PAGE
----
Malnutrition Workup

Updated: Jul 05, 2022
  • Author: Harohalli R Shashidhar, MD; Chief Editor: Jatinder Bhatia, MBBS, FAAP  more...
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Laboratory Studies

The most helpful laboratory studies in assessing malnutrition in a child are hematological studies and laboratory studies evaluating protein status:

  • Hematological studies should include a CBC count with RBC indices and a peripheral smear. This could also help exclude anemias from nutritional deficiencies such as iron, folate, and vitamin B-12 deficiencies.

  • Measures of protein nutritional status include serum albumin, retinol-binding protein, prealbumin, transferrin, creatinine, and BUN levels. Retinol-binding protein, prealbumin, and transferrin determinations are much better short-term indicators of protein status than albumin. However, in the field, a better measure of long-term malnutrition is serum albumin because of its longer half-life.

Additional diagnostic evaluation includes the following:

  • In children who have a history of adequate food intake and signs/symptoms of malnutrition, focus on identifying the cause of malnutrition. Perform laboratory studies based on information from a complete history and physical examination.

  • Initial diagnostic laboratory studies include a CBC count, sedimentation rate, serum electrolytes, and urinalysis and culture. Stool specimens should be obtained if the child has a history of abnormal stools or stooling patterns or if the family uses an unreliable or questionable source of water.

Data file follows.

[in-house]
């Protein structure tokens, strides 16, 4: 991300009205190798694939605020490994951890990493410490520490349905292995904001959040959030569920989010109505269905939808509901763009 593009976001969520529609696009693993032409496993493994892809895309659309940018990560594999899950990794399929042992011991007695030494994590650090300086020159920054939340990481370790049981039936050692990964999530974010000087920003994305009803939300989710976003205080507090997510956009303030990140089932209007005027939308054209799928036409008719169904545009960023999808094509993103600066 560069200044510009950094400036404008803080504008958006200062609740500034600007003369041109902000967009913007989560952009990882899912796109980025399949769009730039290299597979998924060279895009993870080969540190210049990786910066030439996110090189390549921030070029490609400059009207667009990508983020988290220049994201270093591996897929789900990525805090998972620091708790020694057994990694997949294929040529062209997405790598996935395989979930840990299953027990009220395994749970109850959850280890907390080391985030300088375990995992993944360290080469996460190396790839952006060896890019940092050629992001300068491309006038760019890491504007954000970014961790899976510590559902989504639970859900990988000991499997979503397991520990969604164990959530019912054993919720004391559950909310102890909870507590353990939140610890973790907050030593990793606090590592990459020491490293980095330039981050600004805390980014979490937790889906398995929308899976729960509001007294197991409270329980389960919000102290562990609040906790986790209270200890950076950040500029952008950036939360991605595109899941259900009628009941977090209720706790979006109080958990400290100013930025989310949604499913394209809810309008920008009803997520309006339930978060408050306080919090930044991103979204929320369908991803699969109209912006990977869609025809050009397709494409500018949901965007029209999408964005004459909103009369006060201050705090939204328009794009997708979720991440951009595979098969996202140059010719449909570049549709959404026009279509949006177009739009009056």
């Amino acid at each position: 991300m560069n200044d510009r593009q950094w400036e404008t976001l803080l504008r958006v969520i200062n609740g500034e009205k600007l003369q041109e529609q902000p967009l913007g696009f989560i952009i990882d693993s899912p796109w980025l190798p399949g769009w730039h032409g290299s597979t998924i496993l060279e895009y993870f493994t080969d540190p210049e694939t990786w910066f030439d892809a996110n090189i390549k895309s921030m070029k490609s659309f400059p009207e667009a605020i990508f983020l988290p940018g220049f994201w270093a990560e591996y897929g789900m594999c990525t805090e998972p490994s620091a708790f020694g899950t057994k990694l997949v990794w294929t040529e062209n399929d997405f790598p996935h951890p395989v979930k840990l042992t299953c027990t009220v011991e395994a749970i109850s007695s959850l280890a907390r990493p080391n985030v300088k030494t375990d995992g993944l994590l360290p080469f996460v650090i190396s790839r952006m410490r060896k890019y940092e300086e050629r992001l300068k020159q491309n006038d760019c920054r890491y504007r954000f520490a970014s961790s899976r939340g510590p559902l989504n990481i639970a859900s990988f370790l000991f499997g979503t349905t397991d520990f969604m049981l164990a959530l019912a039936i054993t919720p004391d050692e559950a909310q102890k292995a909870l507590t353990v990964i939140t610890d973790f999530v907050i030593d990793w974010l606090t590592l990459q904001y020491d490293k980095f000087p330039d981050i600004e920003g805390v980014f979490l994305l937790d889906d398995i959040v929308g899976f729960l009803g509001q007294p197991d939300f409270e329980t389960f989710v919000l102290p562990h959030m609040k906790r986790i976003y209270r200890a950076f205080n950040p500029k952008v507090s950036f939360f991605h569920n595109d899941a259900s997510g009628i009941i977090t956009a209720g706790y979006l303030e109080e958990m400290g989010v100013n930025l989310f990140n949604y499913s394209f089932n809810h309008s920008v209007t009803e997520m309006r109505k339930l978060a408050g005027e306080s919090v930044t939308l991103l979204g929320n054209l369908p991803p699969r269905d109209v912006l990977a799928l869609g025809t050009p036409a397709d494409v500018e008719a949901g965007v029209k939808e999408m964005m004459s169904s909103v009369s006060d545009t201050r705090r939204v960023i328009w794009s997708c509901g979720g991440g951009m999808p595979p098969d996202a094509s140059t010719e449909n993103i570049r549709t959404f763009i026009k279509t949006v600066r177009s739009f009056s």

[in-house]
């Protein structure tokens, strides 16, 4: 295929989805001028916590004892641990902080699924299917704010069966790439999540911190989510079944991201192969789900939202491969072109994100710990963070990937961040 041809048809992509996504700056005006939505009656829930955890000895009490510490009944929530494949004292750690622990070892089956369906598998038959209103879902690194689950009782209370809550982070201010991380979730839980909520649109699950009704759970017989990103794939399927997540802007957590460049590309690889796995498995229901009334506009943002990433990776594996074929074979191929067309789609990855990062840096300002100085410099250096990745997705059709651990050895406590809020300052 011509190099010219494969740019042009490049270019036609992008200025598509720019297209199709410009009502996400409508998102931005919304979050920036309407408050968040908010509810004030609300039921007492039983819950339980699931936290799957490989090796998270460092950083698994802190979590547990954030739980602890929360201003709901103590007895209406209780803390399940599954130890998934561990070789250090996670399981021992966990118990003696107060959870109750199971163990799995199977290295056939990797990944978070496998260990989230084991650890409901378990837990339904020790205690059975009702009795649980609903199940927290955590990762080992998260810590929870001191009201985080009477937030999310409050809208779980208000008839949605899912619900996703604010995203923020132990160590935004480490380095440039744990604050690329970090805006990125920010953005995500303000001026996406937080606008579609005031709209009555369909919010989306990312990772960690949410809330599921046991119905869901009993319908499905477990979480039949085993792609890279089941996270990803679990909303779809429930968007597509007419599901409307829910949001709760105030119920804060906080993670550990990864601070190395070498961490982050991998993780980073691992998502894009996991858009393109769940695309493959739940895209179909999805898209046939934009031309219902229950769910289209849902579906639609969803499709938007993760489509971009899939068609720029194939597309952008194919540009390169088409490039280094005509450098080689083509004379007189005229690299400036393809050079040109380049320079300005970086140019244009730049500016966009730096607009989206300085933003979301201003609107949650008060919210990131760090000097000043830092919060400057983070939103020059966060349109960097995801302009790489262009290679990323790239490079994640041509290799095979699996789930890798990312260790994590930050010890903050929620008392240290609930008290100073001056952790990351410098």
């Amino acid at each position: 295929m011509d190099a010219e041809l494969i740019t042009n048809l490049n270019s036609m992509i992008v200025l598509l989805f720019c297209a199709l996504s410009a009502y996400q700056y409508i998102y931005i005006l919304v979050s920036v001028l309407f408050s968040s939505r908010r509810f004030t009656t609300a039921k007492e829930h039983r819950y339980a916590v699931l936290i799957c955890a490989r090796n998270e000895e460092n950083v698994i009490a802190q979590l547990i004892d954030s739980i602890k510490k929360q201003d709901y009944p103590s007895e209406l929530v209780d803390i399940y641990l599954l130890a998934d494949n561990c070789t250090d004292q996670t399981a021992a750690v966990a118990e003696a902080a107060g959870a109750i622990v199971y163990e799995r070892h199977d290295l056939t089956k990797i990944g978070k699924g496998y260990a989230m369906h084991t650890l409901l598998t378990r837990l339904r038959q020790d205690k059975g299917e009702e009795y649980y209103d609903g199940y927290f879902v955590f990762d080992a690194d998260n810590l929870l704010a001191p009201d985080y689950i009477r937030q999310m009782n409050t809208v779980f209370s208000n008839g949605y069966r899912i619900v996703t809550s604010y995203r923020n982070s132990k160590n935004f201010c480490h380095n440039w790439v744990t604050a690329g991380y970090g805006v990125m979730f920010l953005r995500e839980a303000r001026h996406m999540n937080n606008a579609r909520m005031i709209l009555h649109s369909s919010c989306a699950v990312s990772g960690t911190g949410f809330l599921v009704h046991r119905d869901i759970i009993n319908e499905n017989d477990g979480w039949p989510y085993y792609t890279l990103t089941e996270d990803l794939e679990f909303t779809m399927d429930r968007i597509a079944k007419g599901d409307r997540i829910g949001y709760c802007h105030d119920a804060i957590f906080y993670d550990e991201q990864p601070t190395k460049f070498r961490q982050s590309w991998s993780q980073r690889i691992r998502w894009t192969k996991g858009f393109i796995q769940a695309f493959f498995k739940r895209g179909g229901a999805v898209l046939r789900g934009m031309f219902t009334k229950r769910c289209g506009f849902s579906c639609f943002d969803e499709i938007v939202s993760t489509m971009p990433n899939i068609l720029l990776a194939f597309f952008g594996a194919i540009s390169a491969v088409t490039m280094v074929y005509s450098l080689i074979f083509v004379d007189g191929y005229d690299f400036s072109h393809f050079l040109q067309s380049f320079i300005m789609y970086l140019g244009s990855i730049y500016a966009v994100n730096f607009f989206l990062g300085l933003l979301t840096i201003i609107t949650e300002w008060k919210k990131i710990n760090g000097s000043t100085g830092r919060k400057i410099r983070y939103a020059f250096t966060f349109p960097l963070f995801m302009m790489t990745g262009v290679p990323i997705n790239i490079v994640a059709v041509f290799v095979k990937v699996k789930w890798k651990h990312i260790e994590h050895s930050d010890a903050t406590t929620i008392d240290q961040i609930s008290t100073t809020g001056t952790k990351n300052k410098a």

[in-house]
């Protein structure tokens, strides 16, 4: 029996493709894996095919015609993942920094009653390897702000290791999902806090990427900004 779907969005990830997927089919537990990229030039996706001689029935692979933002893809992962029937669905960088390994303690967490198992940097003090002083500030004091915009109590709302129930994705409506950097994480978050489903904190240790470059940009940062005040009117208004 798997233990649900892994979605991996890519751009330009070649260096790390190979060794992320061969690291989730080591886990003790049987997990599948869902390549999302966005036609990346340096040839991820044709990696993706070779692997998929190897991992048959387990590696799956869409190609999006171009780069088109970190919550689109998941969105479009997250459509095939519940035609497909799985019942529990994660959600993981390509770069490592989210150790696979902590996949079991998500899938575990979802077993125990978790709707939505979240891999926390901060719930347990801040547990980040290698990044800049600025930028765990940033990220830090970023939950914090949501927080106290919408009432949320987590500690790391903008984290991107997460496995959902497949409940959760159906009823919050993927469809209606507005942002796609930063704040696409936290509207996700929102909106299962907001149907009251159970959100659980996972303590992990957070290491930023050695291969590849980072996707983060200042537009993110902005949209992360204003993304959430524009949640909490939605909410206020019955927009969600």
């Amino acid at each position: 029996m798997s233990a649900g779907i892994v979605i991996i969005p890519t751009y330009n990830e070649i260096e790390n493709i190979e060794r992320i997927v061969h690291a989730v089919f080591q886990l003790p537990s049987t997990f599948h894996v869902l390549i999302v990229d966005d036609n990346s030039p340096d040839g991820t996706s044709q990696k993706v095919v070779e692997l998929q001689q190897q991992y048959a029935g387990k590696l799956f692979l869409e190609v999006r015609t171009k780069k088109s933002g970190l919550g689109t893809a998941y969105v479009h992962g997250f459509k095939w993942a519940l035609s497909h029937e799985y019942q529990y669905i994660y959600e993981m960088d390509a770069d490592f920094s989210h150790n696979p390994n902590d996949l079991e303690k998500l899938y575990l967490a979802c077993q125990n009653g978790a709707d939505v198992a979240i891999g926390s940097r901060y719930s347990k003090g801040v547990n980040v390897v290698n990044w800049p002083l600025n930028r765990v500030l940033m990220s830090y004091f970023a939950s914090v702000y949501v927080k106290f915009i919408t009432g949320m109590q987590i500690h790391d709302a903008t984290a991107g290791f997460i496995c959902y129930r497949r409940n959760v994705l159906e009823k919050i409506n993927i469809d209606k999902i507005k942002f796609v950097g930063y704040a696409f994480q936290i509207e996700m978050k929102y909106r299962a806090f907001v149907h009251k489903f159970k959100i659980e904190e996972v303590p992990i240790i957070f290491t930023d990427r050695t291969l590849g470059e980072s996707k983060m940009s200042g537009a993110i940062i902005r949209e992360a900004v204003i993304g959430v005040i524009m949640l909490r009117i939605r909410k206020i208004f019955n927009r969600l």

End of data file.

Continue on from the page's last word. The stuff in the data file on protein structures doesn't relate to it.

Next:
• Additional studies may focus on thyroid functions or sweat chloride tests, particularly if height velocity is abnormal. Further diagnostic studies should be determined as dictated by the history and physical examination. For example, laboratory tests evaluating renal function, such as phosphorus and calcium, should be obtained in the presence of renal symptoms. Children with suspected liver disease should have triglyceride and vitamin levels obtained, while zinc levels should be obtained in patients with chronic diarrhea.

Celiac serology is a useful screening test and should be considered, especially if there is a family history of celiac disease or if other autoimmune diseases, such as type I diabetes mellitus, are present.


Other Tests

Other tests include the following:

  • Practical nutritional assessment

    • Complete history, including a detailed dietary history

    • Growth measurements, including weight and length/height; head circumference in children younger than 3 years

    • Complete physical examination

  • Sensitive measures of nutritional status and failure to thrive

    • Percentiles:
      • Weight or weight for height less than 3rd or 5th percentile on standard growth curves
      • Standard Deviation Score
      • Weight ,2 standard deviations below mean for gender and age
      • Weight for height < 2 standard deviations below mean for gender and age
    • Z scores*
      • -2.0 less of weight for age or height for age or weight for height
      • - *Z scores are calculated by (Observed weight-mean weight)/standard deviation of reference population

Height-for-age or weight-for-height measurements greater than 2 standard deviations below the mean for age